At the Healthcare Revolution's Front Lines
Like Hernandez, Avinash Amin began a career in a field other than financial services before transitioning into alternatives. “My mom had grown up in Argentina and came to the States as a young doctor, and my dad is Indian and also came to the States as a young doctor, and they had a chance meeting in St. Louis, where I was born and raised.” Before planting his flag in the alternatives industry, Avinash Amin had followed his parents’ footsteps, earned a medical doctorate and practiced as a physician.
He now leverages his deep experience in the medical industry to provide debt and equity solutions to groundbreaking healthcare companies. As founder and managing partner of Madryn Asset Management, Amin oversees 18 portfolio companies that collectively employ more than 5,000 healthcare professionals. He also mentors Hispanic students on careers in finance.
“Whether it’s a woman thinking about women leaders, a member of an ethnic group thinking about themselves, I think that if you don’t see others like you in roles you would like to get to, I believe that young people may mentally limit themselves in ways that prevent potentially making contributions in those areas.”
-Avinash Amin, Co-Founder, Madryn Asset Management
A key tenet of Amin’s business philosophy is focused on the belief that all individuals should have access to affordable healthcare. “Practicing medicine in St. Louis was a real eye-opener for me, caring for people with very humble situations,” Amin recalls. “My job was to be their doctor and advocate for them. In some ways, I think that job taught me more about any other job I’ve ever had because it really gives you an appreciation of how we need to get healthcare for everybody. The technology, the skill and the expertise aren’t worth anything unless we get it to everybody.”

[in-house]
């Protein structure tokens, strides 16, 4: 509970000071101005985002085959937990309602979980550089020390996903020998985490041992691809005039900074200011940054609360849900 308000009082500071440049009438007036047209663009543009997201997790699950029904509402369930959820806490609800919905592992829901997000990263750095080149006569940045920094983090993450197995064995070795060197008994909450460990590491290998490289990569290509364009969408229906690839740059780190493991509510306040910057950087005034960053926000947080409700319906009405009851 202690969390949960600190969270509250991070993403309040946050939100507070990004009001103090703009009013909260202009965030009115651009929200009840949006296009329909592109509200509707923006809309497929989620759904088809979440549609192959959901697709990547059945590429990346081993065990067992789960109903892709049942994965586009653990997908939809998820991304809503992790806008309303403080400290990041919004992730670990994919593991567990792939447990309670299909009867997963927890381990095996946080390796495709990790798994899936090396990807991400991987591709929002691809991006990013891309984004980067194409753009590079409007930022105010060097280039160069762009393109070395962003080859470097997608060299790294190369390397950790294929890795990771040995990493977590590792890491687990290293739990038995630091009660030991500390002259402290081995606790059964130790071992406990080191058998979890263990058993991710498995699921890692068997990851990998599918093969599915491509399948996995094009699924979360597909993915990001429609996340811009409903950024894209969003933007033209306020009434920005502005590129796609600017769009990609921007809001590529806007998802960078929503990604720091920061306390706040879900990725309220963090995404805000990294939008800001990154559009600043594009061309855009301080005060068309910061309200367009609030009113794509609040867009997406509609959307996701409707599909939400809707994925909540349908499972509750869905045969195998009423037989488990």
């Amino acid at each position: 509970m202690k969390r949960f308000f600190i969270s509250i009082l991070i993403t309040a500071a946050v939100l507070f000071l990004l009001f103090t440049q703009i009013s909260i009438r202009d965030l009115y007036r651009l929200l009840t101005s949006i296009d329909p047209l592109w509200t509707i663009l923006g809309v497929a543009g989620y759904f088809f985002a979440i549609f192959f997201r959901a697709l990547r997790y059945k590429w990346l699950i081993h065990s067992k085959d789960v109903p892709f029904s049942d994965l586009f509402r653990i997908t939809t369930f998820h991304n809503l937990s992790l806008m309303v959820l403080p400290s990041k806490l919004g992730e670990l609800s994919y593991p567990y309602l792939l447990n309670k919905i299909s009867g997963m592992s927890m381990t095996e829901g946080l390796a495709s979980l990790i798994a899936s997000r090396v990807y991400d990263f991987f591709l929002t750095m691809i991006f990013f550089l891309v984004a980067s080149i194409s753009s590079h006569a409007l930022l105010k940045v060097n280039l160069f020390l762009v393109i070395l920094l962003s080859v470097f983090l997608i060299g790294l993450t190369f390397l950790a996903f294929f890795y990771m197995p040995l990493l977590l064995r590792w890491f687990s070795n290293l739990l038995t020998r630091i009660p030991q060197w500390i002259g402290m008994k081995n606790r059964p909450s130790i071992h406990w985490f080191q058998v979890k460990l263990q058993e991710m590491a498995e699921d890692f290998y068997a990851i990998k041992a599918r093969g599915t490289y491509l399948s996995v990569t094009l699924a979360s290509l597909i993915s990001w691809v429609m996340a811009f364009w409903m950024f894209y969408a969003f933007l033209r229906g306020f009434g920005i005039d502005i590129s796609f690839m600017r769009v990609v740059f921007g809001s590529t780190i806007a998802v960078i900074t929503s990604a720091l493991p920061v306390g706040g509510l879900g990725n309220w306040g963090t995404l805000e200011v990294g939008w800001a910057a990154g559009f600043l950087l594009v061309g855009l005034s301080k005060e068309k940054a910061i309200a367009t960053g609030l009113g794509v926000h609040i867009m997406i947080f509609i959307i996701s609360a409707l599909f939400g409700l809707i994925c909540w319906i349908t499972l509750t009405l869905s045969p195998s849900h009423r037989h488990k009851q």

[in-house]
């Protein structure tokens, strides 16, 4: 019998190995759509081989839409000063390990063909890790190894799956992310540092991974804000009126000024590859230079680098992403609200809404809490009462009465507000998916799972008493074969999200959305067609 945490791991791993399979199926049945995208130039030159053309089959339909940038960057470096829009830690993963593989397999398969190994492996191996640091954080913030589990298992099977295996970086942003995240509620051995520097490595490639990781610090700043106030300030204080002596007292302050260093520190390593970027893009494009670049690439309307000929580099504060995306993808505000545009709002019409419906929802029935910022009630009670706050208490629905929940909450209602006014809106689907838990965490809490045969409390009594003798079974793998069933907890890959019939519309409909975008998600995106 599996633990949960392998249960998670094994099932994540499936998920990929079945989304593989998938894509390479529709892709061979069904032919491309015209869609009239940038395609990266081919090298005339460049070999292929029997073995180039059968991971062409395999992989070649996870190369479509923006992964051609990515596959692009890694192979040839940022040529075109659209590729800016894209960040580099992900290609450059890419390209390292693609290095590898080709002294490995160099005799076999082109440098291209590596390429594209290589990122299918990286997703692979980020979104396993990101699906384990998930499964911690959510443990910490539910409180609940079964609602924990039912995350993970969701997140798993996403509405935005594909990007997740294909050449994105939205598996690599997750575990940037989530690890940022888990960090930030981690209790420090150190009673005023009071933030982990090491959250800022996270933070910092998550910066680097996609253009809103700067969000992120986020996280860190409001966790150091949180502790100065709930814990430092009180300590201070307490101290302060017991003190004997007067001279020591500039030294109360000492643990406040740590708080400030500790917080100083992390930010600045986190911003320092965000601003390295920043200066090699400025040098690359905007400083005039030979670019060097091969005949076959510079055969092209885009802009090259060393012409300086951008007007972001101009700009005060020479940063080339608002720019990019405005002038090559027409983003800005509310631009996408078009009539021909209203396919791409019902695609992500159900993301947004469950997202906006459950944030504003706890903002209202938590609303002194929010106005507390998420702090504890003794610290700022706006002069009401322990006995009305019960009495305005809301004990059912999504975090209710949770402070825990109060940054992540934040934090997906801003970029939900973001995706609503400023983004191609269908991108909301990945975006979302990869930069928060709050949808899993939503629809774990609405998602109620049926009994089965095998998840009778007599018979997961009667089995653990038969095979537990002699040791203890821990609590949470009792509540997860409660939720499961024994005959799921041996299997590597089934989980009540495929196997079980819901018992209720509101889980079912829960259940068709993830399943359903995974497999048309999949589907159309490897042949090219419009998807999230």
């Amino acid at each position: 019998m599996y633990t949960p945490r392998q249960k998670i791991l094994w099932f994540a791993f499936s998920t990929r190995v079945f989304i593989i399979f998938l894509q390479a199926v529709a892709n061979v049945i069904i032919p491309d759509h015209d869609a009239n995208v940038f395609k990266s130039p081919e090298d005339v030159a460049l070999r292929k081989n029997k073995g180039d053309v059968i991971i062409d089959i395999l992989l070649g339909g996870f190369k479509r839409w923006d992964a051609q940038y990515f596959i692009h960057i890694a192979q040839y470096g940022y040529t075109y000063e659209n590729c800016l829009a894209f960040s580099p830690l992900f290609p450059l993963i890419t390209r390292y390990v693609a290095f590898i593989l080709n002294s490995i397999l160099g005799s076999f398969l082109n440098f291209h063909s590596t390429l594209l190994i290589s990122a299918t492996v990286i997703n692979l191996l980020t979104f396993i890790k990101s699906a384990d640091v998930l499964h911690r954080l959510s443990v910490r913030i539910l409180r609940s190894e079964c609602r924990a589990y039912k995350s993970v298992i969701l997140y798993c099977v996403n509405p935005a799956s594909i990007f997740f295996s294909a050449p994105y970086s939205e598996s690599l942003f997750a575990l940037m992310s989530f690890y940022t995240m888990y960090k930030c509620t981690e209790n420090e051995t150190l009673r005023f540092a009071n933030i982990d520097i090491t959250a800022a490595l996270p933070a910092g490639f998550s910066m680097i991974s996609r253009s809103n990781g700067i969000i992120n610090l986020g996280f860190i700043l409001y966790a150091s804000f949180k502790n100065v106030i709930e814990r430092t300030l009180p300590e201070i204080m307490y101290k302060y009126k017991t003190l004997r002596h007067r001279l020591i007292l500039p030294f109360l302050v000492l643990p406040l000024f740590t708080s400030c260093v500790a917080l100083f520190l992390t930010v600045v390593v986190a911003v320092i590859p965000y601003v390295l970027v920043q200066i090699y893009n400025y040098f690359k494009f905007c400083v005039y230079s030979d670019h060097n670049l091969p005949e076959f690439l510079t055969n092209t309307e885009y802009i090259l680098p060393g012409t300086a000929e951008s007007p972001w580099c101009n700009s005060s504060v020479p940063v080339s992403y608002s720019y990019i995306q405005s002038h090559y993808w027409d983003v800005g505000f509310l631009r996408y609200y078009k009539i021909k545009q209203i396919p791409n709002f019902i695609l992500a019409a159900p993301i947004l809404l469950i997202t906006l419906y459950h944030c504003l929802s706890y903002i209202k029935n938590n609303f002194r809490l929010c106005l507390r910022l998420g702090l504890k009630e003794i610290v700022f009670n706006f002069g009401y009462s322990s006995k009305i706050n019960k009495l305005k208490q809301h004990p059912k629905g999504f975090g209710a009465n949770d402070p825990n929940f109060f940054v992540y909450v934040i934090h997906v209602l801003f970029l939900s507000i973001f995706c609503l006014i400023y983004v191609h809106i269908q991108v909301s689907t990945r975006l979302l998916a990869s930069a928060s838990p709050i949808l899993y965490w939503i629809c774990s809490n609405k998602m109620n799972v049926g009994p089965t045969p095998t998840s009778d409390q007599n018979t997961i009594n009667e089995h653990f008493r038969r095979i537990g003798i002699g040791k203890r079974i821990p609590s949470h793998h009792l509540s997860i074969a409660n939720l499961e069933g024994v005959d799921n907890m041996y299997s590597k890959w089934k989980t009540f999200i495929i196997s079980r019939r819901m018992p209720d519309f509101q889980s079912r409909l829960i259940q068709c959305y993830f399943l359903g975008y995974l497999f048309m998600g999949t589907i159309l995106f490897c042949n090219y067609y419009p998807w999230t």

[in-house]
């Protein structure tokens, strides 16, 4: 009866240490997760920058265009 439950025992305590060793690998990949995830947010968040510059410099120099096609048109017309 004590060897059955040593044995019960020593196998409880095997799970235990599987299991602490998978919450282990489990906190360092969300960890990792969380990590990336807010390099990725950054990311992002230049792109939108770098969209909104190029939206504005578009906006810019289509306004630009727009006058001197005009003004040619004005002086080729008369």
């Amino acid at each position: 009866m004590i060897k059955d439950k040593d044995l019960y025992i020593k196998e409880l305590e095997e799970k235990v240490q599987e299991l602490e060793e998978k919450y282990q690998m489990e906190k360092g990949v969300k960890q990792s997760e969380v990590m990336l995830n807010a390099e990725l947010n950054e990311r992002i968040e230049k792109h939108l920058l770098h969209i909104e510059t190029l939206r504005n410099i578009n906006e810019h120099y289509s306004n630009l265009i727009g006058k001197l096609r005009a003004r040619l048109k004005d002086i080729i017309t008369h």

Investing in Homes for the Working Class
When Eric Samek founded Brasa Capital Management in 2018, he was continuing his family legacy of entrepreneurship. His parents emigrated from Ecuador and Chile and launched a hardware store in Brownsville, Texas, a modest-sized municipality along the U.S.-Mexico border. That entrepreneurial spirit led Samek to leverage his decades of experience in asset management and real estate investing, launch Brasa Capital and successfully raise a $120 million inaugural fund.
Founded in 2018, Brasa Capital focuses on middle-market residential and commercial assets in the Western U.S. and Texas and currently owns approximately 30 properties in its portfolio. Among the firm’s projects are the acquisition of a 249,000-square-foot office and high clear warehouse space in El Monte, CA, the recapitalization of an 8.1-acre, two-building industrial site in Redlands, CA, and a mixed-use development with 60 residential units and 2,575 square feet of retail space in the NoHo Arts District of North Hollywood.
In addition to returning value to stakeholders, the Brasa team looks to develop affordable residential projects. “What we try to do is be between 60% and 100% of the area median income and make sure that those people can afford those rents,” Samek says. Area Median Income (AMI) is the midpoint of a specific area’s income distribution as calculated annually by the Department of Housing and Urban Development (HUD). It is used as a benchmark to determine the affordability of housing properties. “We’re creating housing for the people who just have your normal jobs – the nurses, the teachers, the firemen, and they can still afford it.”
“People aren’t just going to give us or anybody else money because of the diversity. The onus is on us and the other diverse-owned firms to perform, to generate the performance to merit that number increasing.”
-Eric Samek, Founder, Brasa Capital Management
Chingona Ventures, Madryn Asset Management, Brasa Capital Management, and dozens of other Hispanic-led alternative investment firms undeniably play a crucial role in wealth creation, job creation, investment in diverse-owned businesses, economic empowerment, innovation, and support for underserved communities – all while delivering healthy returns to stakeholders. Their contributions not only help individuals and businesses prosper but also promote economic inclusion and diversity in the financial sector, which benefits the entire nation.